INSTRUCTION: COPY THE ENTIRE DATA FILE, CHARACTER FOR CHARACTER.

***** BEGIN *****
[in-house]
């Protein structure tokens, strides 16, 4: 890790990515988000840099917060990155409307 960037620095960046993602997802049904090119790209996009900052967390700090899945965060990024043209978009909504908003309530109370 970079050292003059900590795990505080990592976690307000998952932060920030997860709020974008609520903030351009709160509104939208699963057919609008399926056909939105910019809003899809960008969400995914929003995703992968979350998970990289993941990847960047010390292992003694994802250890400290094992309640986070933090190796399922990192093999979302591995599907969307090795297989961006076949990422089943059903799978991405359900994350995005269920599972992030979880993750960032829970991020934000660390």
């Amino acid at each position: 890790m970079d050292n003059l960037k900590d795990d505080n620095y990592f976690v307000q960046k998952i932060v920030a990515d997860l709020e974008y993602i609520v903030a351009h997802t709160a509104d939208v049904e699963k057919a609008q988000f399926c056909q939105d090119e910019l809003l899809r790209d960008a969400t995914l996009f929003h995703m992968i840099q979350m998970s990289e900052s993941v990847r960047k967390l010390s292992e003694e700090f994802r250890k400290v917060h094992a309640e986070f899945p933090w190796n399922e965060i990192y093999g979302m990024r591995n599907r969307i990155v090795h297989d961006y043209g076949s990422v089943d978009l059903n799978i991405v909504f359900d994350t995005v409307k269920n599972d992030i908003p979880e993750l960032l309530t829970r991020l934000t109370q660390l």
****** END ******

[in-house]
């Protein structure tokens, strides 16, 4: 890790990515988000840099917060990155409307 960037620095960046993602997802049904090119790209996009900052967390700090899945965060990024043209978009909504908003309530109370 970079050292003059900590795990505080990592976690307000998952932060920030997860709020974008609520903030351009709160509104939208699963057919609008399926056909939105910019809003899809960008969400995914929003995703992968979350998970990289993941990847960047010390292992003694994802250890400290094992309640986070933090190796399922990192093999979302591995599907969307090795297989961006076949990422089943059903799978991405359900994350995005269920599972992030979880993750960032829970991020934000660390």
């Amino acid at each position: 890790m970079d050292n003059l960037k900590d795990d505080n620095y990592f976690v307000q960046k998952i932060v920030a990515d997860l709020e974008y993602i609520v903030a351009h997802t709160a509104d939208v049904e699963k057919a609008q988000f399926c056909q939105d090119e910019l809003l899809r790209d960008a969400t995914l996009f929003h995703m992968i840099q979350m998970s990289e900052s993941v990847r960047k967390l010390s292992e003694e700090f994802r250890k400290v917060h094992a309640e986070f899945p933090w190796n399922e965060i990192y093999g979302m990024r591995n599907r969307i990155v090795h297989d961006y043209g076949s990422v089943d978009l059903n799978i991405v909504f359900d994350t995005v409307k269920n599972d992030i908003p979880e993750l960032l309530t829970r991020l934000t109370q660390l």